So my 135 company uses HAT in our manuals to mean "height of aircraft above TDZE". And I get it. The letters HAT stand for "height above touchdown" ... so one would kinda expect the meaning of acronym to mean "height above touchdown". I get it. It's understandable. So in other words, my company basically uses HAT to mean "your aircraft altitude at any given point above TDZE". So for example - if you're 6000' above an airport at sea level, then your HAT is 6000'. And if you descend down to 3000', then your HAT is now 3000'. And so on. To put it another way, my company's use of HAT implies that HAT is variable. It changes with aircraft altitude. It's not a fixed value. As the aircraft ascends/descends, the HAT value changes. HAT varies. That's how my company uses HAT.

But here's my problem. The AIM indicates that HAT is "

**The height of the Decision Height or Minimum Descent Altitude above the highest runway elevation in the touchdown zone**(first 3,000 feet of the runway)." It's a DH/MDA. It is NOT a measurement of aircraft relative altered to the airport at any given distance. So in other words, HAT is a DH or MDA (depending on the approach - let's just stick with ILS for sake of simplicity). So for an ILS, HAT is DH. DH on an ILS is a fixed value. It doesn't vary.And by my logic, HAT does not vary. According to the AIM, it's a fixed value on a plate. It doesn't change with aircraft altitude. The HAT of an ILS (cat I) is 200'. If the aircraft is 6000' above TDZE (on a cat 1 ILS), the HAT is still 200'. If the aircraft is 8000' above TDZE, the HAT is still 200'. If the aircraft is 500' above TDZE, the HAT is still 200'. Ad nasueum.

But when I try to explain this to a check airman at my company, he just tells me I'm wrong. I've tried so many different ways to explain to him that the context of HAT in terms of how our company uses it is not the same context in which the AIM uses it.

Soooooo many different ways I've tried explaining it from different angles. For example, I even tried pointing out that the formula for VDP calculation is VDP=HAT/300. Well...there can only be 1 VDP per approach. If VDP is fixed, then HAT is fixed. If there's only 1 VDP, then there's only 1 HAT (per approach). And then I pointed out that if I use their definition of HAT...meaning that HAT varies with aircraft altitude...then you would constantly have numerous different VDP values as the aircraft ascends/descends...which makes no sense. As an example, using their definition of HAT (aircraft altitude above TDZE), if you're 6000' above TDZE, then my company says your HAT is 6000', so then your VDP would be 20 NM (6000/300 = 20). A VDP 20 NM away?! That's absurd. Why would a VDP ever be 20 NM away?! It's just ridiculous. The math on this example seems so simple to understand, and it seems like easy proof to verify HAT does not equal aircraft altitude above TDZE. This math seems like such simple logic to understand, yet no one at my company is picking up what I'm laying down. Feels like I'm banging my head against a wall.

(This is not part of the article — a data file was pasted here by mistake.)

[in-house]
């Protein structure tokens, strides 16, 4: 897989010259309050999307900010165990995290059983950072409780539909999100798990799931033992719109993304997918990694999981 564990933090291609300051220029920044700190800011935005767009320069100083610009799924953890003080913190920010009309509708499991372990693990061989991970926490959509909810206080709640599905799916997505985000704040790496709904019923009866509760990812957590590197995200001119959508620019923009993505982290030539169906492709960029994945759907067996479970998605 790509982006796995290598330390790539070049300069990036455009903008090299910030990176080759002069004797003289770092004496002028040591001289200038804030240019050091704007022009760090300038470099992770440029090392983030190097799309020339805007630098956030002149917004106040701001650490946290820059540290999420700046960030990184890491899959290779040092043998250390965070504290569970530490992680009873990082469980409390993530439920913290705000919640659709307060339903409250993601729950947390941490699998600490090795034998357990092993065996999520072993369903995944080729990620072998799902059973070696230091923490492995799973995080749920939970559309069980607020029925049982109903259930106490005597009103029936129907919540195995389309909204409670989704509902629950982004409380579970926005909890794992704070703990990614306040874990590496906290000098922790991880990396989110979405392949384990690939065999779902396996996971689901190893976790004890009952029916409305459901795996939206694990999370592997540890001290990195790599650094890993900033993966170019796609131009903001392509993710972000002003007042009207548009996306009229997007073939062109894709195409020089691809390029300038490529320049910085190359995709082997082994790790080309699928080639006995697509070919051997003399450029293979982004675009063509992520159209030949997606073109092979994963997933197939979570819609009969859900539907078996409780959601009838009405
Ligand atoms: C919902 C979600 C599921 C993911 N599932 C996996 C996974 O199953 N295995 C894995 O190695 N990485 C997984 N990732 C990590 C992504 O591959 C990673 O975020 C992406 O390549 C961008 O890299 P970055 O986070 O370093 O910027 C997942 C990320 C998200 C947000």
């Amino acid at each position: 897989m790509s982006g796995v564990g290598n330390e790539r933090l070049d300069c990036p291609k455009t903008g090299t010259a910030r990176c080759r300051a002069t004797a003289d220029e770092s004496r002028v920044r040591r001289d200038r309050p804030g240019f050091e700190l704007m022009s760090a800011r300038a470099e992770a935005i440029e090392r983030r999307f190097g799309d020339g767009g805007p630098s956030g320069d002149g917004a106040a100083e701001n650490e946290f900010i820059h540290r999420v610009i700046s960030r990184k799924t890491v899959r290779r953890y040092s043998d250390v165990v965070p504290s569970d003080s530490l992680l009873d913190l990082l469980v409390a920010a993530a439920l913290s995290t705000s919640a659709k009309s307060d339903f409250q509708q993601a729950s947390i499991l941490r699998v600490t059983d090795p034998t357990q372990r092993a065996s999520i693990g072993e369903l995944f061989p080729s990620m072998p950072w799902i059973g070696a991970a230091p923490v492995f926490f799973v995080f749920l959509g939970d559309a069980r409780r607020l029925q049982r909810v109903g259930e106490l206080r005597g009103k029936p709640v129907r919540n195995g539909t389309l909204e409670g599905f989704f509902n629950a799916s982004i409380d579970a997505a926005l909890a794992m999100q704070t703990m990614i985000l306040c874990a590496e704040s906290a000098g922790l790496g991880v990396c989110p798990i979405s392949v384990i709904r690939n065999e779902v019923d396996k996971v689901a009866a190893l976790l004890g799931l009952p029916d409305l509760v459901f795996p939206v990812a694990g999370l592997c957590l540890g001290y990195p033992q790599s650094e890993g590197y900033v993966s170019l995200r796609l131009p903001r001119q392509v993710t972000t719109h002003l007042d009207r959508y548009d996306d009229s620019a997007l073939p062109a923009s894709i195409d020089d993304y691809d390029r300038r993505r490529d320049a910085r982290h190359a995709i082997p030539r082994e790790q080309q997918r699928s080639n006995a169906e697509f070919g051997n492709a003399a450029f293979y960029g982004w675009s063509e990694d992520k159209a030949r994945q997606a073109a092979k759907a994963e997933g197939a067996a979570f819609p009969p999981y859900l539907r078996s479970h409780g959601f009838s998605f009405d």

Am I interpreting the AIM wrong? Any and all comments are welcome, of course. My goal isn't to prove I'm right. I just want an answer that makes sense. If I'm wrong, I'd simply like to understand why and have my logic invalidated with explanations that make sense (as opposed to just simply being told I'm wrong)